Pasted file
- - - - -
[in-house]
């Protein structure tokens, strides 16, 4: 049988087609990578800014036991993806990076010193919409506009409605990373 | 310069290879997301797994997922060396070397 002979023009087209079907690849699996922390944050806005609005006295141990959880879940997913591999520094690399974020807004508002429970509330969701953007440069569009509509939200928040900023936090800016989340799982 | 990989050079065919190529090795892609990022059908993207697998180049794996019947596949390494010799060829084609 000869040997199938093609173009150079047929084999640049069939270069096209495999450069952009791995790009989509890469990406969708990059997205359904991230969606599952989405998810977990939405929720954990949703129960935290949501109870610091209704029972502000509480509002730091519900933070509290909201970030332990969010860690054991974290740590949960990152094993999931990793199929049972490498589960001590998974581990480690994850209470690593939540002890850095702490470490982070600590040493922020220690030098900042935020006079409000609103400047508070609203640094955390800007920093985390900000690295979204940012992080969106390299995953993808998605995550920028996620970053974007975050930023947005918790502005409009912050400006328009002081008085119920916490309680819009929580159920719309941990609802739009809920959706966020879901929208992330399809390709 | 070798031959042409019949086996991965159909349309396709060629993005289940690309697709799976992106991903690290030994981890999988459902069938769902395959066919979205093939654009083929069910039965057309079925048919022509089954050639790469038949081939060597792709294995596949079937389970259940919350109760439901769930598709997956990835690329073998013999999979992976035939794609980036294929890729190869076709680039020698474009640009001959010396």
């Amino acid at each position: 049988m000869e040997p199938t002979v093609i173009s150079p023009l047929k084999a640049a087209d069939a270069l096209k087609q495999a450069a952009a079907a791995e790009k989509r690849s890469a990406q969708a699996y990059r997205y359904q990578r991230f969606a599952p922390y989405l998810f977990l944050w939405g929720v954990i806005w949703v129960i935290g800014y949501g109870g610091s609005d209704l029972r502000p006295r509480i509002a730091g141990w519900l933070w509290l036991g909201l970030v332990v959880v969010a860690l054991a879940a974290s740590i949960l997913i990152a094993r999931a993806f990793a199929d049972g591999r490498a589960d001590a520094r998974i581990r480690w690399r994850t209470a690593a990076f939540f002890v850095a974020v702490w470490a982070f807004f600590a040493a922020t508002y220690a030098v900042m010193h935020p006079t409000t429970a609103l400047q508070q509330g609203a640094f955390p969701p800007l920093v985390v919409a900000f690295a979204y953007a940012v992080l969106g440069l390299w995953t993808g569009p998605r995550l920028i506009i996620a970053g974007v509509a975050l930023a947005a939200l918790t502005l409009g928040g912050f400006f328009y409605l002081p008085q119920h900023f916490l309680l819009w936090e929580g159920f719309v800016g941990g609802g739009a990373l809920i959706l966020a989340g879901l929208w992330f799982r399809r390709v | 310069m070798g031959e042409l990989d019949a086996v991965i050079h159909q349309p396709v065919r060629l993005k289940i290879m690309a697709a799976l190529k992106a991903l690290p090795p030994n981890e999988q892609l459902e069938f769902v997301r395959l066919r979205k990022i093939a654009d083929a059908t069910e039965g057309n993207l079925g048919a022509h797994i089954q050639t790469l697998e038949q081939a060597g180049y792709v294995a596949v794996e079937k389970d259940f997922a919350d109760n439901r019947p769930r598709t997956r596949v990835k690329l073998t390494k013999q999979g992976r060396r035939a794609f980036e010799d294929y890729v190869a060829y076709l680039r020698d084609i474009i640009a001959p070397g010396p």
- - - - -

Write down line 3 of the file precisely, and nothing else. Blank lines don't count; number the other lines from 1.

């Amino acid at each position: 049988m000869e040997p199938t002979v093609i173009s150079p023009l047929k084999a640049a087209d069939a270069l096209k087609q495999a450069a952009a079907a791995e790009k989509r690849s890469a990406q969708a699996y990059r997205y359904q990578r991230f969606a599952p922390y989405l998810f977990l944050w939405g929720v954990i806005w949703v129960i935290g800014y949501g109870g610091s609005d209704l029972r502000p006295r509480i509002a730091g141990w519900l933070w509290l036991g909201l970030v332990v959880v969010a860690l054991a879940a974290s740590i949960l997913i990152a094993r999931a993806f990793a199929d049972g591999r490498a589960d001590a520094r998974i581990r480690w690399r994850t209470a690593a990076f939540f002890v850095a974020v702490w470490a982070f807004f600590a040493a922020t508002y220690a030098v900042m010193h935020p006079t409000t429970a609103l400047q508070q509330g609203a640094f955390p969701p800007l920093v985390v919409a900000f690295a979204y953007a940012v992080l969106g440069l390299w995953t993808g569009p998605r995550l920028i506009i996620a970053g974007v509509a975050l930023a947005a939200l918790t502005l409009g928040g912050f400006f328009y409605l002081p008085q119920h900023f916490l309680l819009w936090e929580g159920f719309v800016g941990g609802g739009a990373l809920i959706l966020a989340g879901l929208w992330f799982r399809r390709v | 310069m070798g031959e042409l990989d019949a086996v991965i050079h159909q349309p396709v065919r060629l993005k289940i290879m690309a697709a799976l190529k992106a991903l690290p090795p030994n981890e999988q892609l459902e069938f769902v997301r395959l066919r979205k990022i093939a654009d083929a059908t069910e039965g057309n993207l079925g048919a022509h797994i089954q050639t790469l697998e038949q081939a060597g180049y792709v294995a596949v794996e079937k389970d259940f997922a919350d109760n439901r019947p769930r598709t997956r596949v990835k690329l073998t390494k013999q999979g992976r060396r035939a794609f980036e010799d294929y890729v190869a060829y076709l680039r020698d084609i474009i640009a001959p070397g010396p």